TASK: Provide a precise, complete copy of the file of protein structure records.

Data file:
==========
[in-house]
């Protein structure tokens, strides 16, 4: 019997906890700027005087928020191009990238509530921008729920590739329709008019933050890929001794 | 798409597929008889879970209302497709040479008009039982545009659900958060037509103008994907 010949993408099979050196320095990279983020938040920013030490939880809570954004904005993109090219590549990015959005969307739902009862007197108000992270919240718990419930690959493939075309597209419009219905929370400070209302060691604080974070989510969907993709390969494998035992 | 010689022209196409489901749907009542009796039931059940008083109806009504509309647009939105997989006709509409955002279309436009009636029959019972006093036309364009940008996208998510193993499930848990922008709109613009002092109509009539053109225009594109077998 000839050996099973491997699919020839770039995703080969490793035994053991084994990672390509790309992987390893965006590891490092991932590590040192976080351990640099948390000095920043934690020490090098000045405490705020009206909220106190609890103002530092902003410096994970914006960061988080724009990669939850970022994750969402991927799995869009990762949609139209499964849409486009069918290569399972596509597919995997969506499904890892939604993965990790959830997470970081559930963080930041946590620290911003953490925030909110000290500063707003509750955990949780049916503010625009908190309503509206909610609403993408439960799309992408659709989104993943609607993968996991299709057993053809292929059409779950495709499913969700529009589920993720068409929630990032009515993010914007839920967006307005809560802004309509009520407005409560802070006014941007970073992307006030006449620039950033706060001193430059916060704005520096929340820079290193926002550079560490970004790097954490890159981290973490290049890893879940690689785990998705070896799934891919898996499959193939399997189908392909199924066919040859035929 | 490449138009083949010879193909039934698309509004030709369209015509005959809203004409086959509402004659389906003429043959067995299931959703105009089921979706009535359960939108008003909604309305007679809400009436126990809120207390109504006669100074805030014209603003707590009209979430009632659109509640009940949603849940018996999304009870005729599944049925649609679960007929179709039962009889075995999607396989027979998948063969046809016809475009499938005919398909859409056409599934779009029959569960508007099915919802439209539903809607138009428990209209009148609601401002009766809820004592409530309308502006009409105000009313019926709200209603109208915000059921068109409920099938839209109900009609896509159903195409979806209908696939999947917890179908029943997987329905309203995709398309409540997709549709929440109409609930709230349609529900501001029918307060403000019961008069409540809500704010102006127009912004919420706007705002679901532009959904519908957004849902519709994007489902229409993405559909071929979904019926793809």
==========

[in-house]
């Protein structure tokens, strides 16, 4: 019997906890700027005087928020191009990238509530921008729920590739329709008019933050890929001794 | 798409597929008889879970209302497709040479008009039982545009659900958060037509103008994907 010949993408099979050196320095990279983020938040920013030490939880809570954004904005993109090219590549990015959005969307739902009862007197108000992270919240718990419930690959493939075309597209419009219905929370400070209302060691604080974070989510969907993709390969494998035992 | 010689022209196409489901749907009542009796039931059940008083109806009504509309647009939105997989006709509409955002279309436009009636029959019972006093036309364009940008996208998510193993499930848990922008709109613009002092109509009539053109225009594109077998 000839050996099973491997699919020839770039995703080969490793035994053991084994990672390509790309992987390893965006590891490092991932590590040192976080351990640099948390000095920043934690020490090098000045405490705020009206909220106190609890103002530092902003410096994970914006960061988080724009990669939850970022994750969402991927799995869009990762949609139209499964849409486009069918290569399972596509597919995997969506499904890892939604993965990790959830997470970081559930963080930041946590620290911003953490925030909110000290500063707003509750955990949780049916503010625009908190309503509206909610609403993408439960799309992408659709989104993943609607993968996991299709057993053809292929059409779950495709499913969700529009589920993720068409929630990032009515993010914007839920967006307005809560802004309509009520407005409560802070006014941007970073992307006030006449620039950033706060001193430059916060704005520096929340820079290193926002550079560490970004790097954490890159981290973490290049890893879940690689785990998705070896799934891919898996499959193939399997189908392909199924066919040859035929 | 490449138009083949010879193909039934698309509004030709369209015509005959809203004409086959509402004659389906003429043959067995299931959703105009089921979706009535359960939108008003909604309305007679809400009436126990809120207390109504006669100074805030014209603003707590009209979430009632659109509640009940949603849940018996999304009870005729599944049925649609679960007929179709039962009889075995999607396989027979998948063969046809016809475009499938005919398909859409056409599934779009029959569960508007099915919802439209539903809607138009428990209209009148609601401002009766809820004592409530309308502006009409105000009313019926709200209603109208915000059921068109409920099938839209109900009609896509159903195409979806209908696939999947917890179908029943997987329905309203995709398309409540997709549709929440109409609930709230349609529900501001029918307060403000019961008069409540809500704010102006127009912004919420706007705002679901532009959904519908957004849902519709994007489902229409993405559909071929979904019926793809």